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Improving Treated Wastewater Quality for Irrigation

By Jerry B. Rivers • Owner - Growers Testing Services • Visalia, California

In California, some 200 waste treatment facilities produce approximately 4.0 million acre-feet of treated wastewater annually (CA State Water Resources Control Board survey). There is widespread and increasing interest in reusing treated wastewater for beneficial and environmentally safe purposes. Currently, only about 10% (400,000 acre-feet) of this resource is directly reused. Of the 10% reused, 48% (193,500 acre-feet) is used for agricultural irrigation, and another 20% (78,500 acre-feet) for landscape irrigation and impoundment.

Clearly, agricultural and turf/landscape irrigation represent the most important area in which this valuable resource is used. Treated wastewater represents a stable and reliable source of irrigation water and often provides significant levels of required plant nutrients, such as potassium and iron. At the same time, potential users frequently have the perception that reclaimed water may not be suitable as irrigation water.

Water Quality Defined: In most states, the quality of treated wastewater is typically defined in terms or regulations set forth in Administrative Code. These regulations define wastewater treatment levels and allowed uses for the reclaimed water produced. The intent of the regulations is to protect public health. While laws exist to protect public health, they do not address the water chemistry considerations that determine the suitability of treated wastewater for agricultural and landscape irrigation. When considered for use as irrigation water, the actual quality of treated wastewater ranges from totally unsuitable to ideally suitable, with most sources falling somewhere in between these extremes.

Treated wastewater from each waste treatment facility has its own chemical makeup containing, in addition to water, dissolved minerals and gases in varying amounts. The final composition is determined by the domestic water source(s), by the domestic and industrial water uses and, to some extent, by the methods used to produce the treated wastewater. These chemical constituents and their relationship to each other and to the chemistry of the soils to be irrigated determine the suitability of the water for agricultural and landscape irrigation. These interactions can be predicted from a complete laboratory analysis of the water and of the soil to be irrigated with the water.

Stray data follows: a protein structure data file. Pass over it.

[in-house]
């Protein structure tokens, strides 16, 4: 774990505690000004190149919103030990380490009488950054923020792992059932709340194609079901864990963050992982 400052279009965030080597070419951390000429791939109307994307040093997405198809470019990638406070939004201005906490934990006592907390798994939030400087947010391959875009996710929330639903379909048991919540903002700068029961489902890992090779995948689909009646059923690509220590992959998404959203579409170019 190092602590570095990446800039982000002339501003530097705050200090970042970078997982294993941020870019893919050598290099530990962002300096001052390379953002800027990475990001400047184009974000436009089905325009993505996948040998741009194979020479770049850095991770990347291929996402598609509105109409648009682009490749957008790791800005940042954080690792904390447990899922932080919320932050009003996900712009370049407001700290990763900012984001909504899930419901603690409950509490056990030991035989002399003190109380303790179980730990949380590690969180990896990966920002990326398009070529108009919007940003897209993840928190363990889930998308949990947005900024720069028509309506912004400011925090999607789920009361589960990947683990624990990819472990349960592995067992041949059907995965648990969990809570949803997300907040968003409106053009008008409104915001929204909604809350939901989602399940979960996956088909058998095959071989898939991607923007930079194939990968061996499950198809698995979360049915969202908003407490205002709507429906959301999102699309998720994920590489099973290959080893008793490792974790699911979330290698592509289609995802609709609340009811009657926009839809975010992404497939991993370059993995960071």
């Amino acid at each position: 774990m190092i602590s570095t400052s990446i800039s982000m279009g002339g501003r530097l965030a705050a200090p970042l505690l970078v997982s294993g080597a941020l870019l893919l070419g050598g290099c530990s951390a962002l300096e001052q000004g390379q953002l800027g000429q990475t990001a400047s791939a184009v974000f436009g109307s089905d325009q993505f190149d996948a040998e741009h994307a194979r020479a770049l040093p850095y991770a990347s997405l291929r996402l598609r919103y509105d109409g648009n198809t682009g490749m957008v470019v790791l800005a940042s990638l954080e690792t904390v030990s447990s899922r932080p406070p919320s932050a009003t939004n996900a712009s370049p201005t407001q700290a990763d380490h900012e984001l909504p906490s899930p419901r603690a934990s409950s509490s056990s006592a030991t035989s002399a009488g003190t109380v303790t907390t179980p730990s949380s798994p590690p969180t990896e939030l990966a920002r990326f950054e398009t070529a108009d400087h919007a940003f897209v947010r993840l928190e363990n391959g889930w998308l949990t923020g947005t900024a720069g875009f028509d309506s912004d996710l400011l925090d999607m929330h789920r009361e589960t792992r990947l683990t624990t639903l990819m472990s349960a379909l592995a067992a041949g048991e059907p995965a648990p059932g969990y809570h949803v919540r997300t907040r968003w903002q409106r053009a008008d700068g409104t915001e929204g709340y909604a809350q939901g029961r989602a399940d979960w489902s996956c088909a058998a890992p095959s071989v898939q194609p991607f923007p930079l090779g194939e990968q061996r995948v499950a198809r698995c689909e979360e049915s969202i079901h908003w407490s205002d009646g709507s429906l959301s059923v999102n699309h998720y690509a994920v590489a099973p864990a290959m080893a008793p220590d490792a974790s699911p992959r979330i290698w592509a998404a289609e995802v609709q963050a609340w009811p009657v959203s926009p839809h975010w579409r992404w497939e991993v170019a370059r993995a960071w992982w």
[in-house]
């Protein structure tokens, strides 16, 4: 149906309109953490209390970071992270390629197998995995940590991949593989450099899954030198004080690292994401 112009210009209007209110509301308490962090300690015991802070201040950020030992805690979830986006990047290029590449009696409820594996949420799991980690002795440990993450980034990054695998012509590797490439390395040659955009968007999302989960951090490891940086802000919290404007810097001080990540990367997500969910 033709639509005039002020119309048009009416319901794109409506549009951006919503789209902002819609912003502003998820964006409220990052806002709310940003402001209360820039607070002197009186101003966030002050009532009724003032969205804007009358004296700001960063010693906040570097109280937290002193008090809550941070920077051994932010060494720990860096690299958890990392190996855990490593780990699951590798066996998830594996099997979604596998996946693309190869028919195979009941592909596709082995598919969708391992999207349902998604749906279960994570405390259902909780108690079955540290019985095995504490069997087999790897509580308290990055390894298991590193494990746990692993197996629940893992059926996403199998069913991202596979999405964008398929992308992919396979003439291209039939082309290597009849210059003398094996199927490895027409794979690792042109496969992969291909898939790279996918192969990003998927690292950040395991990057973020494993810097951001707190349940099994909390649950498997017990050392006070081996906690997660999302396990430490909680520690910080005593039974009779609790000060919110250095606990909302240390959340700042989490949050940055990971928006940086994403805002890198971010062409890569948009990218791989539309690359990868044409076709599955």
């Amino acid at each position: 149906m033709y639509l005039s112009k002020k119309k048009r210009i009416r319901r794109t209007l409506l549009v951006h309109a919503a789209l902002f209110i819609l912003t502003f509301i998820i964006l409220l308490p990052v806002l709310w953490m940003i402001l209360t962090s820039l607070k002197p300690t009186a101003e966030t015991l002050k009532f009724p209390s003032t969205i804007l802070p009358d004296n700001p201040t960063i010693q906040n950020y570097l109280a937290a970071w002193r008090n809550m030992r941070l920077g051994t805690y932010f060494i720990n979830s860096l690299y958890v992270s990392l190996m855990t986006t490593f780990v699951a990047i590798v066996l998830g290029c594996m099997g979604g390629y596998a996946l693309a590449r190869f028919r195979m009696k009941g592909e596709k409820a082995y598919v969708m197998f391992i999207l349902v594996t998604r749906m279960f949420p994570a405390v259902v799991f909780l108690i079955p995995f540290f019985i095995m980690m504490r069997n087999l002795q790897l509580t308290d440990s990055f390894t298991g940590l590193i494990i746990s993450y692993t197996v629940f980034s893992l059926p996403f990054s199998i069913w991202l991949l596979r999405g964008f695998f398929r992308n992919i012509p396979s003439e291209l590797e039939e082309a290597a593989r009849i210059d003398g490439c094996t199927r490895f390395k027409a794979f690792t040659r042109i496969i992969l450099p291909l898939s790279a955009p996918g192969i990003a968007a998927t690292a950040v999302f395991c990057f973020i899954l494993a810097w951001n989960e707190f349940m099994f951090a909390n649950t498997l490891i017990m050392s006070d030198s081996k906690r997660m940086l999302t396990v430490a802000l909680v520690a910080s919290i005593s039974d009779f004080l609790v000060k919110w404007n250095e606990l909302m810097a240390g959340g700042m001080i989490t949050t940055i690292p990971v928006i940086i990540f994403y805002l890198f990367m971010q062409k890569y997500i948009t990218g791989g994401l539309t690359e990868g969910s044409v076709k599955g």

When treated wastewater is being evaluated for irrigation use, the most serious potential problem is the presence of ions directly toxic to plant life, such as high levels of sodium, chloride and boron. Wastewater of this quality should not be considered for irrigation use. Fortunately, only a fraction of the treated wastewater available for reuse falls in this category.

When treated wastewater is used for irrigation, the problems that can occur are usually caused by poor chemical balance and the resulting negative impacts that accumulate over time. Soil will always take on the characteristics of the water with which it is irrigated. Domestic and industrial water use always increases the sodium level. In the absence of adequate calcium, even low levels of sodium will destroy soil structure and reduce water infiltration into the soil over time. Reduced water infiltration inhibits leaching of the soil profile, further concentrating sodium and other toxic ions.

High alkalinity in treated wastewater causes precipitation and buildup of calcium carbonate in the soil (called excess or free lime). This process reduces available calcium while raising soil pH. High soil pH causes a dramatic reduction in nutrient availability. Reduction of available calcium leads to loss of soil structure and to reduced water infiltration, which in turn reduces the normal leaching process by which "salts" are moved down through the soil profile. Treated wastewater dominated by magnesium (Ca/Mg ratio less than one) can cause reduced water infiltration, especially in the presence of sodium.

Water Quality Optimized: Water amendment equipment and processes are available that can optimize the quality of treated wastewater for irrigation use, primarily by increasing the calcium and lowering the alkalinity. High sodium levels and calcium/magnesium imbalances are water chemistry problems that directly reduce water infiltration. Amending such water with dissolved gypsum will increase the calcium level, which can reduce the negative effects of sodium and provide proper calcium/magnesium balance.

Neutralizing most of the bicarbonate ion with acid can eliminate the negative effects on the soil caused by high alkalinity. Without high alkalinity in the water, soil pH can be easily maintained at a desirable level, nutrient availability is optimized, available calcium levels remain high, and soil structure is maintained and improved.

Water Amendment Benefits: Using water amendment equipment and processes to optimize the quality of treated wastewater encourages its reuse for agricultural and landscape irrigation. This puts the treated wastewater to beneficial use, utilizing the nutrients present in the wastewater, replacing surface and well water normally used for irrigation, and distributing the wastewater over the widest possible area while reducing the need to hold it at the treatment facility.

Water chemistry problems can impose severe limitations on the use of treated wastewater for irrigation. Amendment processes can optimize water quality for irrigation, minimizing or eliminating its negative impacts on plants and soils. Through water amendment, treated wastewater can become a more suitable and valuable water source for agricultural and turf irrigation.

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